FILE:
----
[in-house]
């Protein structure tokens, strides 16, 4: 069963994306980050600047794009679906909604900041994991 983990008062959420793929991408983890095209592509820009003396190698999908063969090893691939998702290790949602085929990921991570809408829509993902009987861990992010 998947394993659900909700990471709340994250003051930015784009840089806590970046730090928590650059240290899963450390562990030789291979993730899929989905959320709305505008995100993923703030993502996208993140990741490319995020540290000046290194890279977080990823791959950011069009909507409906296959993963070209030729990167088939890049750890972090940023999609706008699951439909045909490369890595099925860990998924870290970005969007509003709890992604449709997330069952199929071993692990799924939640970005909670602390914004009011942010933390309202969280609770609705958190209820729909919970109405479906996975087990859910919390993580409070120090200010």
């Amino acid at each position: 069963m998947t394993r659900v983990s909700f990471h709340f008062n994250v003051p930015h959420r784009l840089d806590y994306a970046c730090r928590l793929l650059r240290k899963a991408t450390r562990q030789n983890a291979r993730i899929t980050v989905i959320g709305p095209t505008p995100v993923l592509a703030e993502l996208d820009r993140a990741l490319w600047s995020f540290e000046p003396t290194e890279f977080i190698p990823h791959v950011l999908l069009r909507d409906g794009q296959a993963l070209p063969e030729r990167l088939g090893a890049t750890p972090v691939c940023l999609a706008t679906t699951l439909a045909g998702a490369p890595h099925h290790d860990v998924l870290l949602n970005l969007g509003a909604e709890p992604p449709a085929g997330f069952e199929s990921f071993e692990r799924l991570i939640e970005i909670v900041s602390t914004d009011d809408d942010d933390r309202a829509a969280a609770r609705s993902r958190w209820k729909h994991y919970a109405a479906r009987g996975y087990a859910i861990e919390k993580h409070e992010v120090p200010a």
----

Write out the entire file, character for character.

[in-house]
């Protein structure tokens, strides 16, 4: 069963994306980050600047794009679906909604900041994991 983990008062959420793929991408983890095209592509820009003396190698999908063969090893691939998702290790949602085929990921991570809408829509993902009987861990992010 998947394993659900909700990471709340994250003051930015784009840089806590970046730090928590650059240290899963450390562990030789291979993730899929989905959320709305505008995100993923703030993502996208993140990741490319995020540290000046290194890279977080990823791959950011069009909507409906296959993963070209030729990167088939890049750890972090940023999609706008699951439909045909490369890595099925860990998924870290970005969007509003709890992604449709997330069952199929071993692990799924939640970005909670602390914004009011942010933390309202969280609770609705958190209820729909919970109405479906996975087990859910919390993580409070120090200010």
């Amino acid at each position: 069963m998947t394993r659900v983990s909700f990471h709340f008062n994250v003051p930015h959420r784009l840089d806590y994306a970046c730090r928590l793929l650059r240290k899963a991408t450390r562990q030789n983890a291979r993730i899929t980050v989905i959320g709305p095209t505008p995100v993923l592509a703030e993502l996208d820009r993140a990741l490319w600047s995020f540290e000046p003396t290194e890279f977080i190698p990823h791959v950011l999908l069009r909507d409906g794009q296959a993963l070209p063969e030729r990167l088939g090893a890049t750890p972090v691939c940023l999609a706008t679906t699951l439909a045909g998702a490369p890595h099925h290790d860990v998924l870290l949602n970005l969007g509003a909604e709890p992604p449709a085929g997330f069952e199929s990921f071993e692990r799924l991570i939640e970005i909670v900041s602390t914004d009011d809408d942010d933390r309202a829509a969280a609770r609705s993902r958190w209820k729909h994991y919970a109405a479906r009987g996975y087990a859910i861990e919390k993580h409070e992010v120090p200010a």